The logic behind it was simple: once they've filled the form in, it's unlikely they'll want to go back and change what they've written. After all, you don’t swear a courtroom oath after you’ve given your testimony, you swear it beforehand. 
However, a recent attempt by the same researchers to replicate the outcome of the original experiment failed. As a result, they've concluded that signing at the beginning is actually unlikely to be a simple solution for increasing honest reporting.

The reason I'm sharing this with you is three-fold. Firstly, to illustrate the fact that BeSci requires experimentation to see what works and we need to regularly keep our interventions under review. Secondly, because it is very readable research that provides some interesting insights. And thirdly, because, as the researchers state, "honest reporting is essential for society to function well". They meant it in the context of the honesty declaration.  But it applies to the research findings as well.

You can read the research here.
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Something for Self Isolation

One of the benefits of Self Isolation is that it makes it easier to record and produce podcasts.  Which is what I've been doing.
Since the last newsletter, I've released three new episodes of the Human Risk podcast and recorded a whole lot more (coming soon). 

So here, to help you while away your time in Self Isolation, are links to the episodes with clips from each, to help you decide which ones to listen to.  The answer obviously 👉all of them!  You'll also find them all on the usual podcast platforms.
First up in Episode 18, I had a 3-way conversation with two previous podcast guests: Richard Bistrong & Ruth Steinholtz. On the show, we explored the Ethics of Organising Events during 🦠. 🎧👉here.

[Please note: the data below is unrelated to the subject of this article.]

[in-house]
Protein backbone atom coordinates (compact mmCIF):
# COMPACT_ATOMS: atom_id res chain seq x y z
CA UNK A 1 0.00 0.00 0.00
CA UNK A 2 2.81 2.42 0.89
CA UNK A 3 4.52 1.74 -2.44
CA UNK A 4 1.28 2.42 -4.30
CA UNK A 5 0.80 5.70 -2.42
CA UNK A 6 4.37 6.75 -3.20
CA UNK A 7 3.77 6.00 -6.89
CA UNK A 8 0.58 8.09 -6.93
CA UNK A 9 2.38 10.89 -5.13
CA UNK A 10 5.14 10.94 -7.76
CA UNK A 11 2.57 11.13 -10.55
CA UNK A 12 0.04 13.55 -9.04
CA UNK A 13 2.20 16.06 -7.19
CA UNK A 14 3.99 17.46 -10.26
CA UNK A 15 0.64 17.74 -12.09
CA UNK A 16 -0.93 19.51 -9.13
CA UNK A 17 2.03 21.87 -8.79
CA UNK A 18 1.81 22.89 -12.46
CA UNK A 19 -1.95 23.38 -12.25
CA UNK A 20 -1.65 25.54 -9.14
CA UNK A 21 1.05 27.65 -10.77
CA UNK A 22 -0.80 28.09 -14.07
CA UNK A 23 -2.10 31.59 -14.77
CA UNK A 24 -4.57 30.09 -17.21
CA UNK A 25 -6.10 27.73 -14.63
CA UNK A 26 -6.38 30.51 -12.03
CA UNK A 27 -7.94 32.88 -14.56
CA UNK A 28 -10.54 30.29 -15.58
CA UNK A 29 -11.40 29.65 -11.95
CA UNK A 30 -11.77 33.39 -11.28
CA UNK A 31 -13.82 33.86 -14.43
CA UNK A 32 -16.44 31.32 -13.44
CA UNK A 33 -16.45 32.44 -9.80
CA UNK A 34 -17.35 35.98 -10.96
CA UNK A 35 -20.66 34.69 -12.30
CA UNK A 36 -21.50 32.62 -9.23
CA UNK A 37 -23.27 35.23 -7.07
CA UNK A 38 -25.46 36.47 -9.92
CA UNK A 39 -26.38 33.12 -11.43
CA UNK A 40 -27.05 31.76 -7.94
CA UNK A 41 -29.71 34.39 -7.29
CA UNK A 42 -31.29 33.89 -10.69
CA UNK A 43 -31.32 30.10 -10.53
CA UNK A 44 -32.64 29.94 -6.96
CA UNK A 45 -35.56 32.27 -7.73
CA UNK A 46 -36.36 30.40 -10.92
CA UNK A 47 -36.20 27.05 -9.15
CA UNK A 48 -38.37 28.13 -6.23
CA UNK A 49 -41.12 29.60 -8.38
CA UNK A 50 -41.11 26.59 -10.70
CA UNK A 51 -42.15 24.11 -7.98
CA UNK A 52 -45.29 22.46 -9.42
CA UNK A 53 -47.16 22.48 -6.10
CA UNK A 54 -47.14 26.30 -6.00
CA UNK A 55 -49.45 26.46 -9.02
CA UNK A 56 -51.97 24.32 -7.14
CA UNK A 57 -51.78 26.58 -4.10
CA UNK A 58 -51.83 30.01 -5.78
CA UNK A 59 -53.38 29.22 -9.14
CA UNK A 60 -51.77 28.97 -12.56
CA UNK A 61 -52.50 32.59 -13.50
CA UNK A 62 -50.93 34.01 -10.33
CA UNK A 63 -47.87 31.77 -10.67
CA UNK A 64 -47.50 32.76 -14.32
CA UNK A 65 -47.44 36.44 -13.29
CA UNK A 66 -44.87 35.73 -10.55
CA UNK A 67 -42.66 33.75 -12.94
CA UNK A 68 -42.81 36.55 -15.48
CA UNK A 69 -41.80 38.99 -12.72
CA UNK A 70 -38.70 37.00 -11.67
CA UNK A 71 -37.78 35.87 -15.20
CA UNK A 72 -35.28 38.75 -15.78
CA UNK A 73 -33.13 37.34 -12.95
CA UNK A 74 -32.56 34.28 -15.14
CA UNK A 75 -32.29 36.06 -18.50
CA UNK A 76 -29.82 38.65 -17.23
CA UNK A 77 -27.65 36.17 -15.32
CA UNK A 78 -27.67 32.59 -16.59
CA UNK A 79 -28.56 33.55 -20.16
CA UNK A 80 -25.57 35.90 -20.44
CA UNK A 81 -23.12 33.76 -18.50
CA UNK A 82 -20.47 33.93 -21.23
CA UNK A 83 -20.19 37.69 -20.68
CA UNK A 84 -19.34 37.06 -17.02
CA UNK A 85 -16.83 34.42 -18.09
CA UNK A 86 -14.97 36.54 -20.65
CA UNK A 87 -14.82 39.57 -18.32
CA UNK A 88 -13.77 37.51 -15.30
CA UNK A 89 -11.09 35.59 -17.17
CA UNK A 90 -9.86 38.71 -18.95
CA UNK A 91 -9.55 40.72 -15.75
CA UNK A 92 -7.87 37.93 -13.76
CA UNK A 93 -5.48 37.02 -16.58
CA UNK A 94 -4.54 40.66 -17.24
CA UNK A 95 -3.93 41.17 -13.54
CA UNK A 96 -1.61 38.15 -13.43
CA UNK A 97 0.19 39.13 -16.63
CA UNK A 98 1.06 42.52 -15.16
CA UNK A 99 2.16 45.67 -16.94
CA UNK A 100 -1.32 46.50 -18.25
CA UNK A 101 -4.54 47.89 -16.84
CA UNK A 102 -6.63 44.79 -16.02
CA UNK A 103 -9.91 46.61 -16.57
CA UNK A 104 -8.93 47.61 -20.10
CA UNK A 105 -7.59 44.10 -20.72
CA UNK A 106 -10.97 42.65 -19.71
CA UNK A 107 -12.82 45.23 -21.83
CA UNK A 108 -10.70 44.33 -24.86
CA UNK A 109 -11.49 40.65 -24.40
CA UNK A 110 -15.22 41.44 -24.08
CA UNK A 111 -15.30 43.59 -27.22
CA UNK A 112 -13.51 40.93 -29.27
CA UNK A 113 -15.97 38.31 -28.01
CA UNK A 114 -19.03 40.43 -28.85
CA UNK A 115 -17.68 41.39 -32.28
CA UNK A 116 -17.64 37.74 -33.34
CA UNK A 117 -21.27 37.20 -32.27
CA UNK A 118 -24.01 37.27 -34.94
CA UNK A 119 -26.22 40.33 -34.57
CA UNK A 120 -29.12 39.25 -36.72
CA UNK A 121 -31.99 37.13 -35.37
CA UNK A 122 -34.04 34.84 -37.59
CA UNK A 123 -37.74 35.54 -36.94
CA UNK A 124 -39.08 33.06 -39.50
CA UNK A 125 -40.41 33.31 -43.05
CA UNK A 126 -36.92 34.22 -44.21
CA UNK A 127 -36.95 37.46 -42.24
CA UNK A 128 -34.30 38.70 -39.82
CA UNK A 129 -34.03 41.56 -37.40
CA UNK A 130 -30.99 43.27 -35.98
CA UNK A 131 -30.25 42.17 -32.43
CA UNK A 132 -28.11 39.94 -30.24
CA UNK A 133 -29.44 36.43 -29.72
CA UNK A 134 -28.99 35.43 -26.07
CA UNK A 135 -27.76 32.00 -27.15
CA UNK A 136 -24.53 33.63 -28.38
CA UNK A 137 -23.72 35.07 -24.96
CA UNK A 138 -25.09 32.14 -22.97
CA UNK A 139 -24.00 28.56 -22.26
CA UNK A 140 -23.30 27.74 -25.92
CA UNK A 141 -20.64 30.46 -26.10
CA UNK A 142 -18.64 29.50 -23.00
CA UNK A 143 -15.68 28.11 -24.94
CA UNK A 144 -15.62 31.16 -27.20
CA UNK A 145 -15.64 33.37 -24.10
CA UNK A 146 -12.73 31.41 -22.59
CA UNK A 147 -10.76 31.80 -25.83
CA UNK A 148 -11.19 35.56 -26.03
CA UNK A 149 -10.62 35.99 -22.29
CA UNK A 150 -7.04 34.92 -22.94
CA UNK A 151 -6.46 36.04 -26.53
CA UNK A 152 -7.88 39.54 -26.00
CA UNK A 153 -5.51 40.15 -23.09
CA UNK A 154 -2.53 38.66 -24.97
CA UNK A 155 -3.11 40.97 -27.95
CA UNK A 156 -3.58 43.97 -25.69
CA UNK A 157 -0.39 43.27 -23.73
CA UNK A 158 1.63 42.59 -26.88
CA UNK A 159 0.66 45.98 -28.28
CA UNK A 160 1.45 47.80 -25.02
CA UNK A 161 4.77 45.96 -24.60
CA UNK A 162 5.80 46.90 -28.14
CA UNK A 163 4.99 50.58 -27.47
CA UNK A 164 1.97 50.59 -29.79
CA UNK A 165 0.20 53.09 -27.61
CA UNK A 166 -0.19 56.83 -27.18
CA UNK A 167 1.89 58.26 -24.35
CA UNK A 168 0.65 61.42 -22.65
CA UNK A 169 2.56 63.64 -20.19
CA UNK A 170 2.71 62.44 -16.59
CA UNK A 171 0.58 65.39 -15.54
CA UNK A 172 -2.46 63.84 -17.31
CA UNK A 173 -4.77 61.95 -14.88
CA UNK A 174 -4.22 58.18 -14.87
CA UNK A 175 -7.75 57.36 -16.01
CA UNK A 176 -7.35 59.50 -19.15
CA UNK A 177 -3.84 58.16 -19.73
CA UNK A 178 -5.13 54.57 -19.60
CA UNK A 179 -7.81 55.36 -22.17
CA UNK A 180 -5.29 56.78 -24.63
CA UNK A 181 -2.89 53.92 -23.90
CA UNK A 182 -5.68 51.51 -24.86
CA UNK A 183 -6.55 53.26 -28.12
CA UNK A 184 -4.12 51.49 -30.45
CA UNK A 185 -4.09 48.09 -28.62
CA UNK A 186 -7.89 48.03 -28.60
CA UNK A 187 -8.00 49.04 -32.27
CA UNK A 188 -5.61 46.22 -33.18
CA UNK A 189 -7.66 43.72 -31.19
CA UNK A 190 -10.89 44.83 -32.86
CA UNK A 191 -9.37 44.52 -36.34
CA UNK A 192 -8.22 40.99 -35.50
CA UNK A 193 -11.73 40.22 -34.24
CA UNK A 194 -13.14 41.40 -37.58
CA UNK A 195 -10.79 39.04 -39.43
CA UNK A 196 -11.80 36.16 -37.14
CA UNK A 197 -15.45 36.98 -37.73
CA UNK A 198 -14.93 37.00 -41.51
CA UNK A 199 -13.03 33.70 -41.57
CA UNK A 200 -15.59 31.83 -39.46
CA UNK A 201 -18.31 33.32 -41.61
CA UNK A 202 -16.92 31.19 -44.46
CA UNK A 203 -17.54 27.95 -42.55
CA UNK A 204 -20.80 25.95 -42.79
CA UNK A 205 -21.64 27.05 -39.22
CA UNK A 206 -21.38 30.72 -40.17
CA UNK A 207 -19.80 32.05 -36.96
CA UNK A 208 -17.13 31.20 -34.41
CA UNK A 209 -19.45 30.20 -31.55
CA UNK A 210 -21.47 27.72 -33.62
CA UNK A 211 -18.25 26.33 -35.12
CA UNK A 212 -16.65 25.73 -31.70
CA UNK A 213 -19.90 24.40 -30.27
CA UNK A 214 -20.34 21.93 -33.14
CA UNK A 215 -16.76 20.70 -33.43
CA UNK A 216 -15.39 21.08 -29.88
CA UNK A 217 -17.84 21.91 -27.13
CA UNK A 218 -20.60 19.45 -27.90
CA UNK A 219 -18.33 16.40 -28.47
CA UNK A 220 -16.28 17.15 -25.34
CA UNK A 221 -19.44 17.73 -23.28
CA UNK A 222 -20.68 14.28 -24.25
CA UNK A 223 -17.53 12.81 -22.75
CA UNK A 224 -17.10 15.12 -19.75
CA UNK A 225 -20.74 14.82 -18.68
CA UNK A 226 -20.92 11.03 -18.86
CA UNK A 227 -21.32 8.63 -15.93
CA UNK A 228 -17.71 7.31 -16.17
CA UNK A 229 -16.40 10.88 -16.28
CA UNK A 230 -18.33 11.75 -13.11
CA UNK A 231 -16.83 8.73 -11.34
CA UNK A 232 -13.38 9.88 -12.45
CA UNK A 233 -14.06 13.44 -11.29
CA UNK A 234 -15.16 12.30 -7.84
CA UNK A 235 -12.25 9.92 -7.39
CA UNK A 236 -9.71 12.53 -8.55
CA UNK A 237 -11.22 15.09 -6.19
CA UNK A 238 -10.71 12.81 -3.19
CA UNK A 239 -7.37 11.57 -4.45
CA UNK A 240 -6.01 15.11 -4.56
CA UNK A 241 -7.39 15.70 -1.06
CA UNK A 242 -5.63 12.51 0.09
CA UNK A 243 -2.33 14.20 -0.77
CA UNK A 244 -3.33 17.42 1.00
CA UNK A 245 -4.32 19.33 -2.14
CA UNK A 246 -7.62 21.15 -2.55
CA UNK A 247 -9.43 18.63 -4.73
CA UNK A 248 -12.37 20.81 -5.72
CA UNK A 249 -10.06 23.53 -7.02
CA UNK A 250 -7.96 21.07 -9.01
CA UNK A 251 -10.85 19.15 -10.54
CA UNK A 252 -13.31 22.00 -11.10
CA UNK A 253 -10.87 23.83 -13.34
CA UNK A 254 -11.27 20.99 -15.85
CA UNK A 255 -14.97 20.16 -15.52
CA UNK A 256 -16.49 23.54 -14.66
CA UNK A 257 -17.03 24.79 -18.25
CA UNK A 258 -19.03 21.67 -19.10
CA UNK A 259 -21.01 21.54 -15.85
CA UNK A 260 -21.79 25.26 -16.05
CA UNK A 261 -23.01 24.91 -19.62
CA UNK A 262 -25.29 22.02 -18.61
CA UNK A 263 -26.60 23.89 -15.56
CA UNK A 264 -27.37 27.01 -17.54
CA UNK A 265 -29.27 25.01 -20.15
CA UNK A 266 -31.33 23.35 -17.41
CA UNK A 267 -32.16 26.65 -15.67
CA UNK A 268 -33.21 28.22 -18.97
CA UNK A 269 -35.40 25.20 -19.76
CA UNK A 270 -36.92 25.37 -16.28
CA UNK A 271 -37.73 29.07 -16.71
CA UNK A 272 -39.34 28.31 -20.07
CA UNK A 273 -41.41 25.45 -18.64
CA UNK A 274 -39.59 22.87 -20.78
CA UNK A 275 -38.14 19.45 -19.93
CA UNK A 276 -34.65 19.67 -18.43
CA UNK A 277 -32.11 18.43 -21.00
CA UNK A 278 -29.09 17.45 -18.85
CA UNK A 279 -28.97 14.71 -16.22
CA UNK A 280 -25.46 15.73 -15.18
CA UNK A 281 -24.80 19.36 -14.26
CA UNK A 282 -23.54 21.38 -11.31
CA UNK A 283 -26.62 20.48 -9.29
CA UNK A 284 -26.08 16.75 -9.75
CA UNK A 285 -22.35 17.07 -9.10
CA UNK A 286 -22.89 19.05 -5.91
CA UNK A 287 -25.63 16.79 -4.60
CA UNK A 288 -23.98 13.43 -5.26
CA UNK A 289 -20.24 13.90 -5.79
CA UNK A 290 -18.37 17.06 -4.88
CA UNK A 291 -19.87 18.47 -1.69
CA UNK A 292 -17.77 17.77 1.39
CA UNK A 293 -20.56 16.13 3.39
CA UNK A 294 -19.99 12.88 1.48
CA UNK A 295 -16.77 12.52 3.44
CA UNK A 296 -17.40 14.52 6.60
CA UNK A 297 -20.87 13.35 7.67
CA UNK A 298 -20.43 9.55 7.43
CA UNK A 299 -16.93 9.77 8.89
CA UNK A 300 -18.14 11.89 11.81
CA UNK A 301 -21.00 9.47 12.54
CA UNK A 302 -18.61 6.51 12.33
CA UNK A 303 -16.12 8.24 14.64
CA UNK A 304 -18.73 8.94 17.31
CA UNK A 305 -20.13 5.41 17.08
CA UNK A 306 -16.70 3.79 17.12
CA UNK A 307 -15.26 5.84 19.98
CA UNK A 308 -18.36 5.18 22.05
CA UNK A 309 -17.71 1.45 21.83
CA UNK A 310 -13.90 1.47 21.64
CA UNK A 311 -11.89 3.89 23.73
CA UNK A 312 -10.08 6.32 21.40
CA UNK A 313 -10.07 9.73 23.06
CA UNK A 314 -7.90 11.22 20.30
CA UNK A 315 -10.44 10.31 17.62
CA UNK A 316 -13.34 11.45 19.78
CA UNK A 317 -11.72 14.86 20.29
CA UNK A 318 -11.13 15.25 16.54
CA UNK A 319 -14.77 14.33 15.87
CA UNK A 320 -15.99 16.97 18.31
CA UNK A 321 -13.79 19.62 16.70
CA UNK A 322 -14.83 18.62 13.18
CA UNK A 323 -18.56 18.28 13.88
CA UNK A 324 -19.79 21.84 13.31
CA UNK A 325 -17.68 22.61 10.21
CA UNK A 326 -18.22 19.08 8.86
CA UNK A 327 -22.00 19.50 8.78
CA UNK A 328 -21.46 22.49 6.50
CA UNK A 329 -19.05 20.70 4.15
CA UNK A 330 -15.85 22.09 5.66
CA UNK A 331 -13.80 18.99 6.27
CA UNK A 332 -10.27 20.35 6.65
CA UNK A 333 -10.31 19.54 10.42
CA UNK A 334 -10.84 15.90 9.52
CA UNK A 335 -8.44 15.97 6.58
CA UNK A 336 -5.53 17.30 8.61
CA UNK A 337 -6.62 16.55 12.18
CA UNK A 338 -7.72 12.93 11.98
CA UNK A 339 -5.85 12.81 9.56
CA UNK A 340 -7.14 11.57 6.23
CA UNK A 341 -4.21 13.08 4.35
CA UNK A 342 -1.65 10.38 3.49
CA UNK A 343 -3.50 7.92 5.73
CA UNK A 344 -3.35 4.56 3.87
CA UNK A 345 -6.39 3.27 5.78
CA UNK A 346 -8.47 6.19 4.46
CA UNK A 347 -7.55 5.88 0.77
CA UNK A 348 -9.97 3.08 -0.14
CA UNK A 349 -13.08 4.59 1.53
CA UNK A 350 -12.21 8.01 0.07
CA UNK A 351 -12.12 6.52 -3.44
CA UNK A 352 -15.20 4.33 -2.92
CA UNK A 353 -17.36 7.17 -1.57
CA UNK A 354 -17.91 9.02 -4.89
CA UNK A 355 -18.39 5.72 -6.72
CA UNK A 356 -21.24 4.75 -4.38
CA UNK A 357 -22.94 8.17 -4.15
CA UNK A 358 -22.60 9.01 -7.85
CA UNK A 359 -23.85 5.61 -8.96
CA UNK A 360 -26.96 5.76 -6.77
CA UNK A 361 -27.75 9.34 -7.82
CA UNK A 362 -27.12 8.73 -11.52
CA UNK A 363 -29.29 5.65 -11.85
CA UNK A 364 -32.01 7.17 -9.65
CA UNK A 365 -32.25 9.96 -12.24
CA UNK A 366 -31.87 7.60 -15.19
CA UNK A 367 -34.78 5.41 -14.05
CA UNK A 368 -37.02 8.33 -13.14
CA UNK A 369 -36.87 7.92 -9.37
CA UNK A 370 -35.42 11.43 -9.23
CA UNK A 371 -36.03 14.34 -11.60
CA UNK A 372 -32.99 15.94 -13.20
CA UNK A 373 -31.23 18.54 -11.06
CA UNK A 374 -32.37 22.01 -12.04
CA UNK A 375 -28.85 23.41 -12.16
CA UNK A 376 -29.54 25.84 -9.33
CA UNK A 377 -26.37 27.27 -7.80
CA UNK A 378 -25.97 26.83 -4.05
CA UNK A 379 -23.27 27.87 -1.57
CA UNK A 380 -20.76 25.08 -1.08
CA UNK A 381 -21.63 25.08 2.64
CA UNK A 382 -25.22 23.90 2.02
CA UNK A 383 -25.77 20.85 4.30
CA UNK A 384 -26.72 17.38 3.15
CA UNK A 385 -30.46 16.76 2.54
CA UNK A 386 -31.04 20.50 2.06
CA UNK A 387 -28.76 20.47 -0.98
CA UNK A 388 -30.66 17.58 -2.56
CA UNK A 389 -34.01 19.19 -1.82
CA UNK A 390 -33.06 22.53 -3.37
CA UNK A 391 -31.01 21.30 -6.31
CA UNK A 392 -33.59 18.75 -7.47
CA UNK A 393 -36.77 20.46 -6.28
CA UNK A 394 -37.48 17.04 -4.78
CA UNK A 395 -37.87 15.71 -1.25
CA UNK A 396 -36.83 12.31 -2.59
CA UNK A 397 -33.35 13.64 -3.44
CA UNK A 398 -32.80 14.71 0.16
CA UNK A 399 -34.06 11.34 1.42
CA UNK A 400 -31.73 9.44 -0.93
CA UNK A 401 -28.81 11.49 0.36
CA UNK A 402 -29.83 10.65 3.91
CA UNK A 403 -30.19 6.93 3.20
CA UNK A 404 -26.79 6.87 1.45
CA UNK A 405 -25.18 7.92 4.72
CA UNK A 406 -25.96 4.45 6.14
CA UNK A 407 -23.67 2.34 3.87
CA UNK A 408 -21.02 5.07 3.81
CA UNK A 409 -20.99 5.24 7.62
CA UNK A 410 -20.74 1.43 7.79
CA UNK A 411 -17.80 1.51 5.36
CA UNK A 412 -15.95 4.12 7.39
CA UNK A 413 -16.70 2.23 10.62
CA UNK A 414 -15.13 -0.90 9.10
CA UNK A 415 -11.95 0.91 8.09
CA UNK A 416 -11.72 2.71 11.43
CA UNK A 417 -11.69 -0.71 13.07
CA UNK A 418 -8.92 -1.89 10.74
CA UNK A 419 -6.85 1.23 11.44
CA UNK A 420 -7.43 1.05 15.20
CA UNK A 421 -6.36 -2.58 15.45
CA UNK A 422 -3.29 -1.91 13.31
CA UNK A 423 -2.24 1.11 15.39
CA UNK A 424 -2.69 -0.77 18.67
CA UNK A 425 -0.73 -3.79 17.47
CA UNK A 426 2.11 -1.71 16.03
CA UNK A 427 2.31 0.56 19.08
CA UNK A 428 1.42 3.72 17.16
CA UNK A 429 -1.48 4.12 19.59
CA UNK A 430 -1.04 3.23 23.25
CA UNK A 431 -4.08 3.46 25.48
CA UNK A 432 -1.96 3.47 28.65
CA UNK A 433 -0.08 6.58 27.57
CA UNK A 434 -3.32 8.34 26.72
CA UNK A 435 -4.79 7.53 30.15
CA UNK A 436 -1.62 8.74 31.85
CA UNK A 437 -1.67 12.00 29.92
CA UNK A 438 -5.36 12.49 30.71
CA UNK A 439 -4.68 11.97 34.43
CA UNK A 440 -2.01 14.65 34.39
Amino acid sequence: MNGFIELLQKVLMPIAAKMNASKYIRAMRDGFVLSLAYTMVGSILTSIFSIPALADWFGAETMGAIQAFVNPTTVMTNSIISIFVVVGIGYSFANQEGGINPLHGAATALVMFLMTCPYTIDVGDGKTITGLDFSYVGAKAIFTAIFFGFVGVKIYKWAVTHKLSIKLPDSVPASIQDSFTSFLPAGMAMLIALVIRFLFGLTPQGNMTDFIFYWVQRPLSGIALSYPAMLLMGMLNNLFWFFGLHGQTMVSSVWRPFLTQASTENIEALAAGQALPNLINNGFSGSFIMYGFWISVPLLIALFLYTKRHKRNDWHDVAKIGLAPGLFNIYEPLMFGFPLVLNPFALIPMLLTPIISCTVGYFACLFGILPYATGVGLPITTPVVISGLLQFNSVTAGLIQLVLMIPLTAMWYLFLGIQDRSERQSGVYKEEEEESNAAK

Then in Episode 19, Mark Heywood joined me to discuss what impact the 🦠is having on the Creative Industries and to share some Self Isolation 👀and 👂recommendations. 🎧👉here
And in Episode 20 you can hear Part I of my discussion with Ben Cattaneo, host of the highly recommended All Things Risk podcast and experienced risk professional, to talk...All things risk.
Tim Houlihan & Kurt Nelson, the lovely hosts of The Behavioral Grooves podcast asked me onto Episode 122 of their show as part of a series of 🦠focussed episodes.  🎧👉here
Finally, break up your Self Isolation this coming Monday 30th March by joining me in attending the online launch party for Ripple, a new BeSci book.

It's at 1600 UK (1700 CET, 1100 EST).  Not only will you get some fascinating insights from the authors, but you'll be able to experience the latest in virtual conference experiences which includes networking features for attendees. The event is free, but you'll need to grab your place here.

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That's it for this newsletter. 

Need help with Human Risk issues or want me to do a webinar or presentation? Get 
in touch!.

Need more Human Risk content in your life? For daily updates, follow @humanriskblog on Twitter.

Alternatively, the Twitter feed is now also available via messaging app Telegram. Just use this link 👉 to subscribe or view the feed in your browser.

Finally, a public service reminder not to touch your face 🤦‍♀️🤦‍♂️and to wash your hands regularly!


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The newsletter is brought to you by Human Risk, a Training & Consulting Firm that specialises in the deployment of BeSci in the fields of Risk, Compliance, Conduct and Culture.  To find out more, get in touch!